Intellectual Atheist, Emotional Spiritualist

I suppose I’m a post-theist. I had a mystic experience in my first year of university, where I felt a presence all around me that permeated my body and connected me to the cosmos. God was within me. I was a pantheist, someone who believed that the universe itself has an underlying sentience, an “aliveness.” The universe is God, God is the universe, neither can be separated. Of course this is not so much a religion as a general statement of belief without any real framework. After a while, I tried to find a framework for it.

I dabbled in Neo-Paganism in my first couple of years of university, as so many other individuals of my demographic have done, though I eventually lost interest in it. As much as I love mythology and supernatural fiction, I’m ultimately unable to believe in a plurality of deities or that people are able to command the universe with a few well-placed chants and arcane gestures. I was a non-denominational pantheist for a while after I left that particular system, with the occasional experience of my soul being entered by the presence of God, like a cup being filled with water. In time, I discovered the Quakers, the Society of Friends; a religion that matched both my spiritual experiences and my personal sensibilities. For a while I happily prayed in silence every Sunday morning with the community of Friends, as we each opened ourselves up to the divine and waited for the Holy Spirit to bid us speak.

And suddenly I stopped going.

It wasn’t because I felt disillusioned with the Quakers, as I still have a lot of respect and love for their beliefs. It wasn’t because I felt the experience wasn’t useful to me, for I felt a great sense of peace attending the ceremonies, and the religion really helped me deal with the sorrow after the death of my maternal grandfather. But I realized that my mystical experience, those feelings of oneness with the universe, those feelings that existence loves me as dearly as a mother and as passionately as a lover, they didn’t prove that God exists. Logically, such feelings were more likely an eccentricity of my brain, an idle musing of my mind, and that to all logical the universe is impersonal and uncaring in a general sense, even if certain particulars could care about you very much. As much as I may respect and even love a belief system, I am unable to attend a religious service if I do not believe in the deity it invokes. It just makes me feel like a fraud.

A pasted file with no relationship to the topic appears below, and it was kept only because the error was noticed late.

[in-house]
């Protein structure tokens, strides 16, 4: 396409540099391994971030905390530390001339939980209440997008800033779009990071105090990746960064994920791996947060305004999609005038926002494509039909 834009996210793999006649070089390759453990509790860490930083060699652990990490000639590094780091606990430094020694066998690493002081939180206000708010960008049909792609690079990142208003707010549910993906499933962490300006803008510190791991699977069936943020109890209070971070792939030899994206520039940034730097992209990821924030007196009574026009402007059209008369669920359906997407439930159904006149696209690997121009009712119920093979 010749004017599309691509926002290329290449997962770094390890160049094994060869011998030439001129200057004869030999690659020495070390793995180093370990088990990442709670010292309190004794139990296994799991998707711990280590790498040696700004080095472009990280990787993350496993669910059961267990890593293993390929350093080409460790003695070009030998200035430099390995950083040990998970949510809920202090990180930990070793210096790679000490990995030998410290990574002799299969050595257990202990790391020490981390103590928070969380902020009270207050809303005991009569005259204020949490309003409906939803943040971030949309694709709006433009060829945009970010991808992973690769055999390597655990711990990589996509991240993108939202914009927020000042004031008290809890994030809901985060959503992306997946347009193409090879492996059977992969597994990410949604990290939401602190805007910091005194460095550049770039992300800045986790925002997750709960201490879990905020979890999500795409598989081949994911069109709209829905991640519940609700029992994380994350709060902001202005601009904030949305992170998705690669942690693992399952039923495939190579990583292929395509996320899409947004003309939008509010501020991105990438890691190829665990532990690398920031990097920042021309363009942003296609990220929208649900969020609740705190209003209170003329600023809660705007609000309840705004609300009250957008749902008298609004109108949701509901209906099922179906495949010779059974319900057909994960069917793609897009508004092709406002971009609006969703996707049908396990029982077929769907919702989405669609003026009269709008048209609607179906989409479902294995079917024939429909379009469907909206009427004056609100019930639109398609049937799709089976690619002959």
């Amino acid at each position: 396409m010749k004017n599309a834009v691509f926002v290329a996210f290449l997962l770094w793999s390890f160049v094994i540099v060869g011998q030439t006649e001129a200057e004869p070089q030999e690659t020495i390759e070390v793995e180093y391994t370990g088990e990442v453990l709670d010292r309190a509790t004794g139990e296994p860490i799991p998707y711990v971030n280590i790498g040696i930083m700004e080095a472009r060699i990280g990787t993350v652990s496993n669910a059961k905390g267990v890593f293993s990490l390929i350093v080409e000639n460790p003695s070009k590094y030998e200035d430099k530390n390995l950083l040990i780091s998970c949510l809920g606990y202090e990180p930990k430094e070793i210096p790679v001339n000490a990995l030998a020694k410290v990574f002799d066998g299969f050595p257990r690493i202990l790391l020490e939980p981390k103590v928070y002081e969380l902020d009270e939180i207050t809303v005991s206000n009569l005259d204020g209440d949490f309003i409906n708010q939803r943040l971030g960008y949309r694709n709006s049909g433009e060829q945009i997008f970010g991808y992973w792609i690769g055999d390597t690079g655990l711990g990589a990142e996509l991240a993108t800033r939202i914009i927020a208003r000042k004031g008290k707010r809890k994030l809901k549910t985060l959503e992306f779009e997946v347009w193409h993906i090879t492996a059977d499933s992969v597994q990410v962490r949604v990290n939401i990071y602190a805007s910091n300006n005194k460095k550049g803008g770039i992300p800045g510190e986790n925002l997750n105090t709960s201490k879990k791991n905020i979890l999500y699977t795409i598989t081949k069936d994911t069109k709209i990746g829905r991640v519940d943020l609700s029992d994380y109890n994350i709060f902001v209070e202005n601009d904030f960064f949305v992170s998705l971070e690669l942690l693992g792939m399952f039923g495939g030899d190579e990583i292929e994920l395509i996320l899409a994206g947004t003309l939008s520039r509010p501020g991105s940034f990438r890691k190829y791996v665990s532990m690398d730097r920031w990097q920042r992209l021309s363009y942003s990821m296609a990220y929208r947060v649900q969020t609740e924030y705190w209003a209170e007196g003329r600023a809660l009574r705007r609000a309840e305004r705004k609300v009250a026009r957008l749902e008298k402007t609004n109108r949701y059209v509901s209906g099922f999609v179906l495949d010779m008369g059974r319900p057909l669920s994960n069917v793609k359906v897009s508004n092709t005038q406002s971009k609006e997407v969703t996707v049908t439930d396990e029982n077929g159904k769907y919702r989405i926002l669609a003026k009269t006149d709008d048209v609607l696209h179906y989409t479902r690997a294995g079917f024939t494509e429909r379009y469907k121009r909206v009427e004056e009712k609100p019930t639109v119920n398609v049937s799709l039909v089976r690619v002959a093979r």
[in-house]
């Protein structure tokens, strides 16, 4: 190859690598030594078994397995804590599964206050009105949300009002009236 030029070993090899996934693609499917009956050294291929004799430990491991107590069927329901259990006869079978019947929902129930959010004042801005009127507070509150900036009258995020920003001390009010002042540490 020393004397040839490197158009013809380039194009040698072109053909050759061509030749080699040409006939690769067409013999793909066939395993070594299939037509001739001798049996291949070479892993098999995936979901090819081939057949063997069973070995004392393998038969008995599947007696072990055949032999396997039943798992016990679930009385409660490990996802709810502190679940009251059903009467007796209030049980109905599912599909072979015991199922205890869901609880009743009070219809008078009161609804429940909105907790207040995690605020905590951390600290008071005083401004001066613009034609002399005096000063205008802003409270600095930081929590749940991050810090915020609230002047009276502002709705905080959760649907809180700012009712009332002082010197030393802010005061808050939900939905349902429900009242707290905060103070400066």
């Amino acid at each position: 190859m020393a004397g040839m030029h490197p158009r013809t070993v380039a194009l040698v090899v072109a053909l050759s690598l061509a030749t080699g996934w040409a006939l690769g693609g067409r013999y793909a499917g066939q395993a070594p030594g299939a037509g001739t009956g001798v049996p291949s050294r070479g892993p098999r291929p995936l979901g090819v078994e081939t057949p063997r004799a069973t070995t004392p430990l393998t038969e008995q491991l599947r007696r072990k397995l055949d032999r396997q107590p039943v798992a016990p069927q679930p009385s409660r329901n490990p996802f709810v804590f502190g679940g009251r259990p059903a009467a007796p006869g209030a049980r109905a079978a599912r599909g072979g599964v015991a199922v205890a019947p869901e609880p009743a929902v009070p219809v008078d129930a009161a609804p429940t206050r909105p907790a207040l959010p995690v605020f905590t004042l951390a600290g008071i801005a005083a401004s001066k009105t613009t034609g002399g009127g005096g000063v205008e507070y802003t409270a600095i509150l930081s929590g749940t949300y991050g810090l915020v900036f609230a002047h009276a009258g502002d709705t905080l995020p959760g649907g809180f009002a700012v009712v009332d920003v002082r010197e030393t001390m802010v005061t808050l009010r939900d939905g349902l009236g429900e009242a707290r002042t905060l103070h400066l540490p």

And here I am today. I do not believe in God. Though I continue to be fascinated by religion, mysticism, all the rest, intellectually I am an agnostic who stands close to the atheist side of the pole. I believe strongly in truth: clean, objective truth, and cannot believe in something unless I feel that it is True. Many people have argued that this is simplistic and unrealistic; that certain things are true in different ways and that we have no way of knowing unconditionally that something is true, and so it’s better to focus on what view of the world is useful, and less what view is “True.” I concede that these people may well be correct, but I cannot bring myself to think like that. It’s not how I view the world. Some things are true, some things are false, and I want to know which ones are which.

Now, if that was all I felt, then I wouldn’t be too different from a lot of other people in the world. However, though intellectually I’m agnostic, emotionally I still react on very spiritual terms. In particular, I believe in the existence of sin, at least with regards to myself. “Sin” is a particular perspective on “badness” as it carries with it the idea of taint. There is a right way to behave, a particular ideal you should aspire to, and when you sin, you move away from that ideal, you damage it like a person chipping away at a marble statue. Even if the chips are small, with enough of them the statue will collapse. I believe there is a particular kind of person I’m supposed to be, something the universe wants me to be, and I continually fall short of it as I waste the time that has been granted me. The really unfortunate result of a non-theist believing this is that I feel judged by reality, but there’s nothing for me to appeal to. A Christian may feel corrupt and sinful, but at least he can pray to Jesus to forgive his sins.

I wish I could believe again. I wish I could believe in the Lord who is father and mother, sibling and lover, who is the whole universe, and who manifests with unconditional love and understanding. “I know everything that you have done and everything that you have failed to do, and I forgive you and give you my love and joy.” But I can’t. I still can’t.

-Bevan Thomas

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